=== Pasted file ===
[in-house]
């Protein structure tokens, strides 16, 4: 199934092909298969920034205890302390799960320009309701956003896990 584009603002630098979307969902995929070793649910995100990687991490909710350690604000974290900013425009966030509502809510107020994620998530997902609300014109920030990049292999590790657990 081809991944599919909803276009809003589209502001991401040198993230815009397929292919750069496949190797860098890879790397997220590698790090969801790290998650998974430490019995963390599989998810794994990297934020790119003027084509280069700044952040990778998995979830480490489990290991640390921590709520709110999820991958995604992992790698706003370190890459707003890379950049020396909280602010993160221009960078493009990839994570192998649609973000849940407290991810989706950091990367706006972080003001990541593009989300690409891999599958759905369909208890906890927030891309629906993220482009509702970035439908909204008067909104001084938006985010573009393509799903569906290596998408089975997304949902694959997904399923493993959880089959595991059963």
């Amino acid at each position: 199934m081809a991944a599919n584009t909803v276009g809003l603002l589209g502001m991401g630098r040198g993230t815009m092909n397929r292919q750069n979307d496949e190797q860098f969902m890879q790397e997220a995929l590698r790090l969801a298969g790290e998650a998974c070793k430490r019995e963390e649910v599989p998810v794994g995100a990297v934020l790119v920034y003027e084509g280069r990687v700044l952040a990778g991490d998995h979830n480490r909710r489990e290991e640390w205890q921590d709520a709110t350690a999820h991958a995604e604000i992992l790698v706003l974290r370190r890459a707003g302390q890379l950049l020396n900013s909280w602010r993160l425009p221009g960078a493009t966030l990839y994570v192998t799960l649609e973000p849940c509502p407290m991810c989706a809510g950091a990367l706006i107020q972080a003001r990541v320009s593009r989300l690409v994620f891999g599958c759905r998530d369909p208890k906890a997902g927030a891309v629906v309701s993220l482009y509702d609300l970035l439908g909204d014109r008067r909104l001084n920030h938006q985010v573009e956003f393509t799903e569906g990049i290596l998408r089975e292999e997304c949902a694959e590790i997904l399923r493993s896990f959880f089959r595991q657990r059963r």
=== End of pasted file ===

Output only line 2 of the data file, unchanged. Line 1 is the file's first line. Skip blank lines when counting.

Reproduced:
């Protein structure tokens, strides 16, 4: 199934092909298969920034205890302390799960320009309701956003896990 584009603002630098979307969902995929070793649910995100990687991490909710350690604000974290900013425009966030509502809510107020994620998530997902609300014109920030990049292999590790657990 081809991944599919909803276009809003589209502001991401040198993230815009397929292919750069496949190797860098890879790397997220590698790090969801790290998650998974430490019995963390599989998810794994990297934020790119003027084509280069700044952040990778998995979830480490489990290991640390921590709520709110999820991958995604992992790698706003370190890459707003890379950049020396909280602010993160221009960078493009990839994570192998649609973000849940407290991810989706950091990367706006972080003001990541593009989300690409891999599958759905369909208890906890927030891309629906993220482009509702970035439908909204008067909104001084938006985010573009393509799903569906290596998408089975997304949902694959997904399923493993959880089959595991059963």